|Fig. 1. Chargaff difference analysis of the centromeric flank of the BX-C. Variation of Chargaff differences are shown for a 20 kb segment at the centromeric end of the BX-C. A 1 kb sequence window was moved in steps of 100 nt and base compositions were determined in each window. From these values Chargaff differences were calculated independently for the W bases (grey circles) and for the S bases (black squares). Values for the W bases were calculated in (a) as (A-T)/W, and in (b) as (T-A)/W. Values for the S bases were calculated as (C-G)/W. Data points are located at the centre of each window. Exons and ORFs (hypothetical and proven) are shown as open boxes. Vertical dashed lines correspond to the limits of exons or ORFs. Horizontal arrows indicated the transcription direction assigned to each ORF. For further details see legend to Table 1.|
Moving from left to right, it is noted in Fig. 1b that Chargaff differences for the W bases are negative in the region of the rightwardly transcribed Ubx exon 4 (i.e. A>T). The BX-C then ends (between nts 320,921 and 322,431), and a set of five flanking ORFs are encountered [encoding LDL receptor-like repeats (orfld, orfla), and a serine protease-like protein (ORFS 331, 332, 333)]. These are also rightwardly transcribed and again A>T. There is then a space in which Chargaff difference values for the W bases become weakly positive (T>A in Fig. 1b) before the rightwardly transcribed ORF-2 is encountered. Here the sequence again becomes relatively A-rich.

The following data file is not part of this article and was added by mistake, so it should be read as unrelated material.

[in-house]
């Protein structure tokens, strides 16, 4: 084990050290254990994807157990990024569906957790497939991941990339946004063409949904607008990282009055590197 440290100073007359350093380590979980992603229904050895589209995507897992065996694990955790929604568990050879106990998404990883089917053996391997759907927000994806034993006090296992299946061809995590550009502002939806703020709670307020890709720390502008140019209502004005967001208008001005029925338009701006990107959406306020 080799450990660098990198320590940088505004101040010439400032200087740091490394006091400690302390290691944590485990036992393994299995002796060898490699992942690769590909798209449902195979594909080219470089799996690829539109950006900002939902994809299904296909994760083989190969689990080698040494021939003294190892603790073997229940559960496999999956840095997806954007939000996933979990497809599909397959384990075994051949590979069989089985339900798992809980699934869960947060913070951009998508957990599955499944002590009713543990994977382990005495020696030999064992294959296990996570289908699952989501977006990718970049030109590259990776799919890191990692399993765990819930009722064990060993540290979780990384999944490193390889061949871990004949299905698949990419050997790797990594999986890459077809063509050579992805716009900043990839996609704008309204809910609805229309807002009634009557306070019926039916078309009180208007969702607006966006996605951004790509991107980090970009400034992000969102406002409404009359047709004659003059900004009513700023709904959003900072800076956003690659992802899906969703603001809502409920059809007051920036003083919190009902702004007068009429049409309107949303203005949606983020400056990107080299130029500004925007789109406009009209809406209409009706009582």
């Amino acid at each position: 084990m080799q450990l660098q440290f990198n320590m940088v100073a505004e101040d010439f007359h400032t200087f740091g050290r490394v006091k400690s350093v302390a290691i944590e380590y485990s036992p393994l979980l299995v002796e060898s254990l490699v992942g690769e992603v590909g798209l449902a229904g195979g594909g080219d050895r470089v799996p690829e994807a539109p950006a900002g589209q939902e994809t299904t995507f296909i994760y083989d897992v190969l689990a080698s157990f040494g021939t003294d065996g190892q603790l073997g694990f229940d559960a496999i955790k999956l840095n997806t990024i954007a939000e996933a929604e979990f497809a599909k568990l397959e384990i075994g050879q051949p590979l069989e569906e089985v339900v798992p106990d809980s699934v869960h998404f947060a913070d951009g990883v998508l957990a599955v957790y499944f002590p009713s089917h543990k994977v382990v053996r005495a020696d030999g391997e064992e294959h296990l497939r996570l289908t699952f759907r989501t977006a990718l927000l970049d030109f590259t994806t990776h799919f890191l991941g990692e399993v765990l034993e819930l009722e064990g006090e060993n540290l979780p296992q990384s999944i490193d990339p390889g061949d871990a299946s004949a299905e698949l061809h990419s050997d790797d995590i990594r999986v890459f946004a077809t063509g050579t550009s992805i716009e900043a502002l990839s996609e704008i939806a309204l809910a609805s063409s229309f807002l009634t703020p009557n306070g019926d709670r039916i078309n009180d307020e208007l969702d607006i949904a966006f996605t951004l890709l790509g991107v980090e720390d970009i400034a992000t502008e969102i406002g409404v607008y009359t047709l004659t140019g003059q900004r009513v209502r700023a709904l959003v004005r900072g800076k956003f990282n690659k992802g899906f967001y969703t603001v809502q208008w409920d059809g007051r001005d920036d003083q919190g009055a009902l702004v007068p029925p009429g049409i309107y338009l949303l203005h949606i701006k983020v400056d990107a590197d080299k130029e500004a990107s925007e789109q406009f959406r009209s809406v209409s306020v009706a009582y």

The four exons of the CCTg-like gene (encoding a protein similar to the chaperonin-containing t-complex protein-1g subunit) are then encountered. These exons are numbered in decreasing order, since transcription is from the left. Here Chargaff difference values for the W bases (Fig. 1b) become positive (T>A). Further to the right, in the 2 kb region around nucleotides 330,000 and 332,000, the values become very negative (A>T). If there were an ORF here it would be transcribed to the right (see later). Chargaff differences for the W bases then fluctuate close to zero until two leftward transcribed genes are encountered after nucleotide 335,000. Here again the region becomes relatively T-rich (T>A). Thus all the ORFs recognized in the region conform to the rule that the upper strand is relatively A rich when transcription is to the right, and relatively T rich when transcription is to the left.